3. Operating cashflow is generated by profit (or loss) but with a different (usually delayed) timescale


4. Cash retained follows from cash generated less cash taken out of the business

Of course the profit that eventually flows through to cash can then be retained in the business, or it can be paid out in drawings or dividends to the owners of the company. If cash goes out of the business that's going to reduce the cash retained and net assets and the ability of the company to invest in the assets or activity needed to grow more sales and make more profits and generate more cash.

What you take out of the business as an owner will depend a lot on the maturity of the business and what you're trying to achieve. Are you running it for cash because perhaps you want to retire soon and you're building up your pension pot? Or are you running it to build for value to sell to somebody else in X number of years? Let me know if you want to hear more about that and we'll get writing.

The decision about how much money you extract from the business and how much you retain influences your ability to build the assets and generate more activity, sales, profit and cash. The more sales you can generate from your assets and activities the better. The more efficiently you can convert your sales into a profit by minimising your costs the better. The faster you can get your profit into cash the better because you can either take more money out more quickly or you can keep more money in the business to buy more assets and do more activity.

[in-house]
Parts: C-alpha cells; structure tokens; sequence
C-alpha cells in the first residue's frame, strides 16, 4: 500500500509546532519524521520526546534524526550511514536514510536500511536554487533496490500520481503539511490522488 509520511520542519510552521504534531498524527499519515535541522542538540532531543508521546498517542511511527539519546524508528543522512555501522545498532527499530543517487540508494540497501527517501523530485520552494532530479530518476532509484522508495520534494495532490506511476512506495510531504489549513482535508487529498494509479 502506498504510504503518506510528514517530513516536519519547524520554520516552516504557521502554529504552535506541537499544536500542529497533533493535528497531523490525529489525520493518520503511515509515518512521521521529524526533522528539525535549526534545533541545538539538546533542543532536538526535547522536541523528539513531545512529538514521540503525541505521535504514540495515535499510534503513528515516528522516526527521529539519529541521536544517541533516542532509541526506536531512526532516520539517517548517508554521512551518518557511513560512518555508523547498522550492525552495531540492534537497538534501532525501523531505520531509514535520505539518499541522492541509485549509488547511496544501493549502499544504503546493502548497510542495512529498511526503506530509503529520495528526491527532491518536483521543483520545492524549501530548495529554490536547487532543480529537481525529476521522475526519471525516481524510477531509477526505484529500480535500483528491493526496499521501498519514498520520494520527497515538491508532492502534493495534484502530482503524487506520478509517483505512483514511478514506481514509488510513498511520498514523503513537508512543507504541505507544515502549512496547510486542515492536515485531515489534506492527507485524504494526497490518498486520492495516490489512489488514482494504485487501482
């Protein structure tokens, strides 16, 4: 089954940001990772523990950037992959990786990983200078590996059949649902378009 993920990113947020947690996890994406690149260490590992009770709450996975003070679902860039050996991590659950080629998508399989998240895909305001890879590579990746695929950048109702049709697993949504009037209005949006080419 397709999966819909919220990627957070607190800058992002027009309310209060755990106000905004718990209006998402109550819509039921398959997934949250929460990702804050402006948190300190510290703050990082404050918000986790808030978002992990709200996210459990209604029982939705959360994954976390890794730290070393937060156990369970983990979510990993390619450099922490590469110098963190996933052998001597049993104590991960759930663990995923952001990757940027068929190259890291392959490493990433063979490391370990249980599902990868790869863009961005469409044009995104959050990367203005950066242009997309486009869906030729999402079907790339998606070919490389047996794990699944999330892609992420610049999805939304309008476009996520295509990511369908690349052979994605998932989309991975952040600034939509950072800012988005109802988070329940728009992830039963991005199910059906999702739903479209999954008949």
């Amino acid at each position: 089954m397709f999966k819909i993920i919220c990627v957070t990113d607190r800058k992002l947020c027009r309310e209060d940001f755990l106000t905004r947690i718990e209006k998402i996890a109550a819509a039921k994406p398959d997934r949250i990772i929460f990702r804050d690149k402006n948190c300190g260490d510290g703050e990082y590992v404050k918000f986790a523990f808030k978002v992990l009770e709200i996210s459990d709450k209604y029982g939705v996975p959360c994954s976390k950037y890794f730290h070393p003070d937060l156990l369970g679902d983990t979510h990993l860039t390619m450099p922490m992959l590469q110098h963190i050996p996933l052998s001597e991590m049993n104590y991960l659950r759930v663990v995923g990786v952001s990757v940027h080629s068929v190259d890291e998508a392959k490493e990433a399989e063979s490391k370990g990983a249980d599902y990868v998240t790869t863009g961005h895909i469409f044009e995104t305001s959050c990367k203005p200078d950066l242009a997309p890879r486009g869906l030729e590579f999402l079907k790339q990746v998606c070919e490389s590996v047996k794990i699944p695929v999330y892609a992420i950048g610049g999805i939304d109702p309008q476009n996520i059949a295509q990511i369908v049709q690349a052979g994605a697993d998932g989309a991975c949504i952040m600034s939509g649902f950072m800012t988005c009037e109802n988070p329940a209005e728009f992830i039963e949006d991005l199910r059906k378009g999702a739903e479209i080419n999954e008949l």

Understanding how effectively money flows through your business

Having established the framework of how money flows through the business, I’m going to introduce some ratios that will show you how efficient this circular flow is in your business. If you understand what drives those ratios and how to improve them, you’ll have way more money in your business or your pocket and your business will increase in value.

I’ve established the framework first, as the accounting behind this can get a bit complicated for those of you not lucky enough in life to be an accountant. If you get lost in the numbers, go back to the framework above as your reference point. I’m hoping that, if you’re not already familiar with these things, you’ll be getting a much stronger grasp on The Financial Mechanics© of your business.


What is an asset and how does it generate sales?

The first thing, without getting too much into accounting, is understanding the balance sheet of your business. In essence it is your assets less your liabilities and that equals your net assets or your equity.

The example I often use is that of a property. Most people will identify with property and that if you have a property worth £200,000 and on that property you've got a mortgage of £70,000, then:

  • What you have - Your asset (the house) is £200,000
  • What you owe - Your liability (the mortgage) is £70,000
  • What you own - Your equity or net assets is your asset of £200,000 minus your liability of £70,000 which equals your net assets, or equity, of £130,000

So let’s say you've got one property with a mortgage and net assets of £130,000, with that single property you'll be able to generate rental income, but from that rental income you've got to service the mortgage. Your liabilities generate costs that have to be paid for out of the income generated.

Remember, sales follow assets so the more assets you have, as long as you're being efficient about it, the more sales you should be able to generate. If you've got one property you might make a certain amount of profit per year and if you do that for a few years and retain that cash in the business then you might be able to buy another two houses. This is just an example, but let’s say the two houses you bought were also £200,000 each, you've now got £600,000 worth of assets. You might have more liabilities because each property has got a mortgage on it, but your net assets have increased and therefore that business is worth more and can generate more sales, profits, etc.